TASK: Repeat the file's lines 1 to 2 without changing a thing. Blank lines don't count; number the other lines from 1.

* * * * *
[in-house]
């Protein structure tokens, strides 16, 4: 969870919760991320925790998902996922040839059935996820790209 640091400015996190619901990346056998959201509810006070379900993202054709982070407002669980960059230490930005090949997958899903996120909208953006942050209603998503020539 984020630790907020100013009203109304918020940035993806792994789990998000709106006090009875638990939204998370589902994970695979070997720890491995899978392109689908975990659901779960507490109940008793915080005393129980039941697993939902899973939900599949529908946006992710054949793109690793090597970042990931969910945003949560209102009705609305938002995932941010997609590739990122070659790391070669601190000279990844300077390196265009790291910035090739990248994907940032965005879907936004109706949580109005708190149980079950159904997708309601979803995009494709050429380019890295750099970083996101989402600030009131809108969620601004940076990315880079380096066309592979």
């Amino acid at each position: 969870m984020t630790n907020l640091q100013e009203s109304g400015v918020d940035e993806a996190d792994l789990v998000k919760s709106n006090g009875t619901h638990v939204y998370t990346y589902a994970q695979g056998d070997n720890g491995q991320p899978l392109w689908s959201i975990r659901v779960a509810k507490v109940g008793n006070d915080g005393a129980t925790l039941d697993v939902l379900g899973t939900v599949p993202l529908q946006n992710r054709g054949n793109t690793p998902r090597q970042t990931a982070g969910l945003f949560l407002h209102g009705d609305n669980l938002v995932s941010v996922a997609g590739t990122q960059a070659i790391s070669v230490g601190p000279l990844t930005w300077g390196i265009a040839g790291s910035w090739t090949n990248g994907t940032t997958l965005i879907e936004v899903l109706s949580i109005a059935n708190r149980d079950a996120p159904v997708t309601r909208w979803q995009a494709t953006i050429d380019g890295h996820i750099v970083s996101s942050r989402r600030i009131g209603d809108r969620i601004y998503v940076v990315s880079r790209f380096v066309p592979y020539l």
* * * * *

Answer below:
[in-house]
């Protein structure tokens, strides 16, 4: 969870919760991320925790998902996922040839059935996820790209 640091400015996190619901990346056998959201509810006070379900993202054709982070407002669980960059230490930005090949997958899903996120909208953006942050209603998503020539 984020630790907020100013009203109304918020940035993806792994789990998000709106006090009875638990939204998370589902994970695979070997720890491995899978392109689908975990659901779960507490109940008793915080005393129980039941697993939902899973939900599949529908946006992710054949793109690793090597970042990931969910945003949560209102009705609305938002995932941010997609590739990122070659790391070669601190000279990844300077390196265009790291910035090739990248994907940032965005879907936004109706949580109005708190149980079950159904997708309601979803995009494709050429380019890295750099970083996101989402600030009131809108969620601004940076990315880079380096066309592979």